The Life in Boystown: LGBTQ Alcoholism

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Updated: Apr 26, 2021
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The Life in Boystown: LGBTQ Alcoholism essay

Growing up in a country where the LGBTQ community was always looked down upon, visiting Boystown has been a tremendous experience. As the name suggests, Boystown is known as the cultural center of one of the largest lesbian, gay, bisexual, and transgender (LGBT) communities in the nation. One of the main goals for my visit was to see the lifestyle of the LGBTQ community and understand more about the history which led to it. In this paper, I would be discussing the use of alcohol by the community and what led to the changes in their lifestyle as we see it.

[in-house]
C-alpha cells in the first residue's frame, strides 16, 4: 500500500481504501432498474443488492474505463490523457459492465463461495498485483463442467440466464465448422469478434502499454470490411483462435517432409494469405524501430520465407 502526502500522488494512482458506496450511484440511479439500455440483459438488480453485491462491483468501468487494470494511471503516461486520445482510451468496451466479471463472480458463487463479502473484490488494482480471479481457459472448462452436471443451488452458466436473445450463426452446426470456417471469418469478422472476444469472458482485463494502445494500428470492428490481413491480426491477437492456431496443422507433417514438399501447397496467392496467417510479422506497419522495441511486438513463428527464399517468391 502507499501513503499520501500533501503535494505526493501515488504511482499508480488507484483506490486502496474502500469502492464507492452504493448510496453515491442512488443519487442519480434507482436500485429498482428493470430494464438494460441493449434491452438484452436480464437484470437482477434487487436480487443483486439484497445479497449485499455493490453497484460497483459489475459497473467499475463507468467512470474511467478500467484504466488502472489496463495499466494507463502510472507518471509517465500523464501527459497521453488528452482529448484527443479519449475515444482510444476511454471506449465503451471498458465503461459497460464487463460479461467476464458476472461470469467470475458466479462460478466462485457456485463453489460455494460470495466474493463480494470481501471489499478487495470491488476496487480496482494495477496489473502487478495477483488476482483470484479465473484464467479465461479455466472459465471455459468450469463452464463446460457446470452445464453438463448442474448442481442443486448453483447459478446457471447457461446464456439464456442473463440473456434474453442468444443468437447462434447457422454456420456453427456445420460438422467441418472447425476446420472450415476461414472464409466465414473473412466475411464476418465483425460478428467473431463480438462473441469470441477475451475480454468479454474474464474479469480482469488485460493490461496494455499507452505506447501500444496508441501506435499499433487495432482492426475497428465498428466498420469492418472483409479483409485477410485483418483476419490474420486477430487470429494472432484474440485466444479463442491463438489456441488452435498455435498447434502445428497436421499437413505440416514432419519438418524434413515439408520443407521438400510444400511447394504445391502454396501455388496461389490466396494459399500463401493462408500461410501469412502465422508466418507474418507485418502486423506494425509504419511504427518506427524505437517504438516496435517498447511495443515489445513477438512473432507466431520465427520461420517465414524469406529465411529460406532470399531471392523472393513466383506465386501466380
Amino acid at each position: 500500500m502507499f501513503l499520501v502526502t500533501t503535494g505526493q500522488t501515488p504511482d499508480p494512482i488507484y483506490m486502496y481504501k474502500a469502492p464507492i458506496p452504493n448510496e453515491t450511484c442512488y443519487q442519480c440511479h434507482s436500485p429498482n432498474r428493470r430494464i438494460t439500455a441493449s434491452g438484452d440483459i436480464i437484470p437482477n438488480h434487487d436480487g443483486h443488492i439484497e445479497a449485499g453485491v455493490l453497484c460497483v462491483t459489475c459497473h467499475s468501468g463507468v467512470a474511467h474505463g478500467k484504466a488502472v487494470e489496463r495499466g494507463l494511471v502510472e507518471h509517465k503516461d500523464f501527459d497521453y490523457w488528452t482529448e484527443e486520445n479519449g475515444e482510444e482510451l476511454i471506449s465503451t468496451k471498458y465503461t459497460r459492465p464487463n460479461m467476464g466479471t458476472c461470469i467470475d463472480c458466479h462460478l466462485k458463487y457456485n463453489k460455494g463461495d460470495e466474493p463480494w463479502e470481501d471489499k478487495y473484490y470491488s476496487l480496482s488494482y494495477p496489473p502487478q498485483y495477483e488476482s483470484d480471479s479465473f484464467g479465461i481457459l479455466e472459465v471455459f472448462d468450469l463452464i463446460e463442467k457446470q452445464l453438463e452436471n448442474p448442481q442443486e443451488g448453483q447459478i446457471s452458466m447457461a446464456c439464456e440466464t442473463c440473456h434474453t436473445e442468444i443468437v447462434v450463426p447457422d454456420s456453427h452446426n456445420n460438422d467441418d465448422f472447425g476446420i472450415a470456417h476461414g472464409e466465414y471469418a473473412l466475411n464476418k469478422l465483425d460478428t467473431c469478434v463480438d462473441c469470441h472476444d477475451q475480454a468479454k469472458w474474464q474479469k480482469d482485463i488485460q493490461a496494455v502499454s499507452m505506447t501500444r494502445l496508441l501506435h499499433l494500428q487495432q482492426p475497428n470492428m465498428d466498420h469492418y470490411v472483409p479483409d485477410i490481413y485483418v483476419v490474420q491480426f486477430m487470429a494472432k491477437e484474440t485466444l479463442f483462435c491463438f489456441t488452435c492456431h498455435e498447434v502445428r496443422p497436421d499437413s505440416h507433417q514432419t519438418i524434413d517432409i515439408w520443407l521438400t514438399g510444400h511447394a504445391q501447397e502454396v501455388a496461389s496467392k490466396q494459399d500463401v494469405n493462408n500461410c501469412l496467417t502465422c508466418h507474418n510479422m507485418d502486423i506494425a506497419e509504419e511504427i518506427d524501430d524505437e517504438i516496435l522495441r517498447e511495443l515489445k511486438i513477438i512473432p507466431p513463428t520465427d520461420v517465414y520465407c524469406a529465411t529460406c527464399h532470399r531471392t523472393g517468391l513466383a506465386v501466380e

Before going to Boystown, I researched the history and places to visit in the area. With a particular route set on my mind, I set off for my initial visit to Boystown. I got off at Belmont red line station and could immediately feel the energy in the air which you cannot get from google street view or photos. I started walking down east Belmont ave and was surprised to see a mix of big corporate chains like taco bell and target with local diners and erotic shops all together even before entering Boystown. Walking a couple more blocks east, I took my first stop at ‘furious spoons’, a restaurant right at Halsted and Belmont, about which I saw a video on YouTube and was curious to see the place myself. Even though the restaurant isn’t local but in fact, is a big chain with several franchises in the city, but, before the furious spoons opened up, it was an iconic gay club called ‘Spin’. The owner of the restaurant kept the original graffiti on the walls and some art which helped me a little bit to understand the history and life of the neighborhood. As I left at Halsted and started walking north, the pride flags started to appear and soon the area was filled with Boystown flags and graffiti on the walls. One thing that stood out the most in the area was the number of bars on almost every block which led to a question that I asked myself, why do people in the LGBTQ community like to hang out in the bar so much? Alcoholism is a very serious problem in the LGBTQ community.